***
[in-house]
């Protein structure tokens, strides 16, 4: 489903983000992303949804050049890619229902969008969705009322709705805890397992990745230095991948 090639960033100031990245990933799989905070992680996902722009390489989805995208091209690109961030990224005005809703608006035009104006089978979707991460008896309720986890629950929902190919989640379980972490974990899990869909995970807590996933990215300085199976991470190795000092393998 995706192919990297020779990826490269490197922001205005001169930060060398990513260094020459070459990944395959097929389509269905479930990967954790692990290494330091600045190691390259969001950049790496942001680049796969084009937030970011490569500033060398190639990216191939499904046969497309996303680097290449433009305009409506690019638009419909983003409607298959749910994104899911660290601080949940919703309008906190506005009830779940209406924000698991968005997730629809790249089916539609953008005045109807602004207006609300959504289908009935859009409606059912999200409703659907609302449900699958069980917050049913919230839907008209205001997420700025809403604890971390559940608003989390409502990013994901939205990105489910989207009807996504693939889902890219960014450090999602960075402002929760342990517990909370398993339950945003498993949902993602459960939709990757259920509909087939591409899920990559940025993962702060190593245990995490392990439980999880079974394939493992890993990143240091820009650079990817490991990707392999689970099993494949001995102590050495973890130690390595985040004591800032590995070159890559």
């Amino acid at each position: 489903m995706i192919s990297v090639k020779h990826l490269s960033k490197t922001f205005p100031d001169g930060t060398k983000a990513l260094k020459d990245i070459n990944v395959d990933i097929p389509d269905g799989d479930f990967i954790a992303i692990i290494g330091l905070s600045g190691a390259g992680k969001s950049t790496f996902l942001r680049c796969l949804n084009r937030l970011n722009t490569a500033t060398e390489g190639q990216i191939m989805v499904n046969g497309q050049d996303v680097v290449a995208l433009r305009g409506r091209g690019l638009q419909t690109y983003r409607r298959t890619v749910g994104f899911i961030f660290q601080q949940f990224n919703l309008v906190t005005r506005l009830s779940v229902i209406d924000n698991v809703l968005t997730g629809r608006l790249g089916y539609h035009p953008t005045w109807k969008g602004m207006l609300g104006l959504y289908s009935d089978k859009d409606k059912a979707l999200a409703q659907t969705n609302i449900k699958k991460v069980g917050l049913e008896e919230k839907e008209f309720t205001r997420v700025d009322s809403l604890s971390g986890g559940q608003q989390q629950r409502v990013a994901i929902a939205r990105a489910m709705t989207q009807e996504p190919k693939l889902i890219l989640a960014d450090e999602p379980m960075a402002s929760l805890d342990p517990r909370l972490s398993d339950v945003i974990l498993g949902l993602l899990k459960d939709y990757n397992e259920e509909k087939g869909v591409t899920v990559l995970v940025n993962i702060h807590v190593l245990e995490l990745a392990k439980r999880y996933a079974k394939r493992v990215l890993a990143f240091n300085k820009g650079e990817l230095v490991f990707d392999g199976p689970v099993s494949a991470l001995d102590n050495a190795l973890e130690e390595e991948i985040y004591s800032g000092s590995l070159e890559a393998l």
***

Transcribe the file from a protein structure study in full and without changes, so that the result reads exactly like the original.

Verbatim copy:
[in-house]
């Protein structure tokens, strides 16, 4: 489903983000992303949804050049890619229902969008969705009322709705805890397992990745230095991948 090639960033100031990245990933799989905070992680996902722009390489989805995208091209690109961030990224005005809703608006035009104006089978979707991460008896309720986890629950929902190919989640379980972490974990899990869909995970807590996933990215300085199976991470190795000092393998 995706192919990297020779990826490269490197922001205005001169930060060398990513260094020459070459990944395959097929389509269905479930990967954790692990290494330091600045190691390259969001950049790496942001680049796969084009937030970011490569500033060398190639990216191939499904046969497309996303680097290449433009305009409506690019638009419909983003409607298959749910994104899911660290601080949940919703309008906190506005009830779940209406924000698991968005997730629809790249089916539609953008005045109807602004207006609300959504289908009935859009409606059912999200409703659907609302449900699958069980917050049913919230839907008209205001997420700025809403604890971390559940608003989390409502990013994901939205990105489910989207009807996504693939889902890219960014450090999602960075402002929760342990517990909370398993339950945003498993949902993602459960939709990757259920509909087939591409899920990559940025993962702060190593245990995490392990439980999880079974394939493992890993990143240091820009650079990817490991990707392999689970099993494949001995102590050495973890130690390595985040004591800032590995070159890559």
């Amino acid at each position: 489903m995706i192919s990297v090639k020779h990826l490269s960033k490197t922001f205005p100031d001169g930060t060398k983000a990513l260094k020459d990245i070459n990944v395959d990933i097929p389509d269905g799989d479930f990967i954790a992303i692990i290494g330091l905070s600045g190691a390259g992680k969001s950049t790496f996902l942001r680049c796969l949804n084009r937030l970011n722009t490569a500033t060398e390489g190639q990216i191939m989805v499904n046969g497309q050049d996303v680097v290449a995208l433009r305009g409506r091209g690019l638009q419909t690109y983003r409607r298959t890619v749910g994104f899911i961030f660290q601080q949940f990224n919703l309008v906190t005005r506005l009830s779940v229902i209406d924000n698991v809703l968005t997730g629809r608006l790249g089916y539609h035009p953008t005045w109807k969008g602004m207006l609300g104006l959504y289908s009935d089978k859009d409606k059912a979707l999200a409703q659907t969705n609302i449900k699958k991460v069980g917050l049913e008896e919230k839907e008209f309720t205001r997420v700025d009322s809403l604890s971390g986890g559940q608003q989390q629950r409502v990013a994901i929902a939205r990105a489910m709705t989207q009807e996504p190919k693939l889902i890219l989640a960014d450090e999602p379980m960075a402002s929760l805890d342990p517990r909370l972490s398993d339950v945003i974990l498993g949902l993602l899990k459960d939709y990757n397992e259920e509909k087939g869909v591409t899920v990559l995970v940025n993962i702060h807590v190593l245990e995490l990745a392990k439980r999880y996933a079974k394939r493992v990215l890993a990143f240091n300085k820009g650079e990817l230095v490991f990707d392999g199976p689970v099993s494949a991470l001995d102590n050495a190795l973890e130690e390595e991948i985040y004591s800032g000092s590995l070159e890559a393998l």